Anyway, I'm posting here a three songs from Lifehouse Chronicles. Enjoy the pop genius of Pete Townshend:



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Monday, May 05, 2014

Aphex Twin - Selected Ambient Works, Volume II

I suddenly turn around and it's been 20 years--20 years!--since 1994. What does that mean in musical terms? Well, probably a lot of things. A lot of good music came out that year, but the one that completely blew my young impressionable mind was Aphex Twin's Selected Ambient Works Volume II (henceforth abbreviated as SAW2). I don't know how, but probably by accident, I picked up this double CD sometime soon after it came out completely unaware of its history, the man behind it, or what it even sounded like. Usually, I am way behind the curve on new music but there I was, in 1994, in a record store in Northampton, Massachusetts, buying this CD with my hard-earned money, which, to put it mildly was very miniscule at the time. It then proceeded to blow my mind.

So why is this album one of my favorite albums of ALL time? Mainly because no album before or since has opened up the possibilities of electronic music for me in the same way that SAW2 did. There's a been a few anniversary write-ups recently on the album, most notably on that website that shall not be named. A new book has also just come out on the album in the 33 1/3 book series, written by Marc Weidenbaum who did an astonishing amount of research trying to track down its gestation, its sound, and its meaning.

Naturally, given that pretty much every single person dabbling in electronic music since the mid-1990s has been influenced by SAW2, going back to listen to the original might evoke familiar sensations, like you've heard it all before. But that's the weird thing about the original album: it still feels just as weird and "out of time." It's ambient electronic music in the sense that the each track (which were all unnamed in the original release) was based on the seeming repetition of identical musical phrases. So you might get seven minutes of the same thing repeated but as you delve deeper you begin to notice the almost-microscopic changes occurring through each track, sometimes a minor change in beat or meter, sometimes in a single note introduced suddenly. There's a palpable sense of unease throughout the recording, designed to make you feel comfortable but not entirely comfortable. We hear very little percussion on the album so most of it just kind of floats by. When we do hear drums, it's jarring, like a tribe of extinct locusts marching to destroy a field of crops as in here:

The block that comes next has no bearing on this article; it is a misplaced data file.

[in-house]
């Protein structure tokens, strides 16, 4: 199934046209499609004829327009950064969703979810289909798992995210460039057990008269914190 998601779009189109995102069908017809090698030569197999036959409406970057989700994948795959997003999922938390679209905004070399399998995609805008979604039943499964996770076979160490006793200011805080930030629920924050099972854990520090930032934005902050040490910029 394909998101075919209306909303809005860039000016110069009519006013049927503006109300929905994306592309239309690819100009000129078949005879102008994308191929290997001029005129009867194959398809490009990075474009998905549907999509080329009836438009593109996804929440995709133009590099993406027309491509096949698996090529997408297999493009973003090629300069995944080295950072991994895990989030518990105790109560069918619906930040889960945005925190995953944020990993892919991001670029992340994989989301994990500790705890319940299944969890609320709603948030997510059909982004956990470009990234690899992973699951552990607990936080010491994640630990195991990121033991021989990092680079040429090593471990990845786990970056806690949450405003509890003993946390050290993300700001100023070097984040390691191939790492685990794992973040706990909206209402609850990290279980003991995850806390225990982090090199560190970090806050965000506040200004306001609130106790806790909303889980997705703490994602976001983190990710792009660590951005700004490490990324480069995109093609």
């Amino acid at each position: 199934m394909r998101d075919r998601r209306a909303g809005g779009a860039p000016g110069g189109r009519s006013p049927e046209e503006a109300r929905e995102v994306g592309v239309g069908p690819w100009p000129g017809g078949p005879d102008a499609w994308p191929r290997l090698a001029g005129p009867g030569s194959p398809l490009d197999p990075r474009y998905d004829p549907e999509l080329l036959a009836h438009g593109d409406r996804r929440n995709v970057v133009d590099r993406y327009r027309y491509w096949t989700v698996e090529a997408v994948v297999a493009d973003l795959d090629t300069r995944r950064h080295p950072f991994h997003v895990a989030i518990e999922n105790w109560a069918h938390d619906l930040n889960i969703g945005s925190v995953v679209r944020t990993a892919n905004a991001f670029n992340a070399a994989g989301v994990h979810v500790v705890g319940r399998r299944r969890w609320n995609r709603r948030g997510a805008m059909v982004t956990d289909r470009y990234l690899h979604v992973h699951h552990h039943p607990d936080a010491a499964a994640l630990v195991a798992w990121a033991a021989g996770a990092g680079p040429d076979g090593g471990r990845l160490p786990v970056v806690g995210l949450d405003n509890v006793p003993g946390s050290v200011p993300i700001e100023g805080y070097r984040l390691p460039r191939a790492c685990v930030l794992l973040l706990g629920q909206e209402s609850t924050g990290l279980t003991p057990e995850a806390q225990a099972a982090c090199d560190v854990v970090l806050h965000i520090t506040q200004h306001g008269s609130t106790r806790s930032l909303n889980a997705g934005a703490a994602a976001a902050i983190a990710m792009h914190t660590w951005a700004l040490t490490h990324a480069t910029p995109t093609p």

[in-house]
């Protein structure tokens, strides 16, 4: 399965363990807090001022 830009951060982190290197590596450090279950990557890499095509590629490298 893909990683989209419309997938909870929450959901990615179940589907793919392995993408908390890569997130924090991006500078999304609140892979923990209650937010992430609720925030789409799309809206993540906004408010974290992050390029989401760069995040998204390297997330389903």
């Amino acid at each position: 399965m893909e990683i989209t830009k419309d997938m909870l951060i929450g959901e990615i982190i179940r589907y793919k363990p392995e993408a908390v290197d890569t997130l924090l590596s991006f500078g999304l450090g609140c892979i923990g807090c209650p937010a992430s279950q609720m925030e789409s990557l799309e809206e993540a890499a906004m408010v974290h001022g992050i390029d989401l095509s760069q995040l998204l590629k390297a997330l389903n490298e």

Sometimes, it's the creepy resonance of floating tones as you enter a house that was once haunted but now remains in your imagination:

The person behind all this, one Richard D. James, is an odd character. An English musician who has almost no use for the trappings of modern fame, he basically keeps to himself and releases stuff occasionally, with no rhyme or reason or any attention to the winds of change in music. I don't really know much about him, which is fine. You've probably seen his face in the infamous "Windowlicker" video which I will not post here but is worth checking out if you are not at work.

Anyway, I'm listening to it right now. And honestly, it's still just as strange, beautiful, and ingenious as it sounded twenty years ago to me. I had been schooled in your basic guitar-bass-drum format for so many years that this album opened my eyes to an entirely new world out there. And so began a few more years trawling through all manner of techno/electronic music.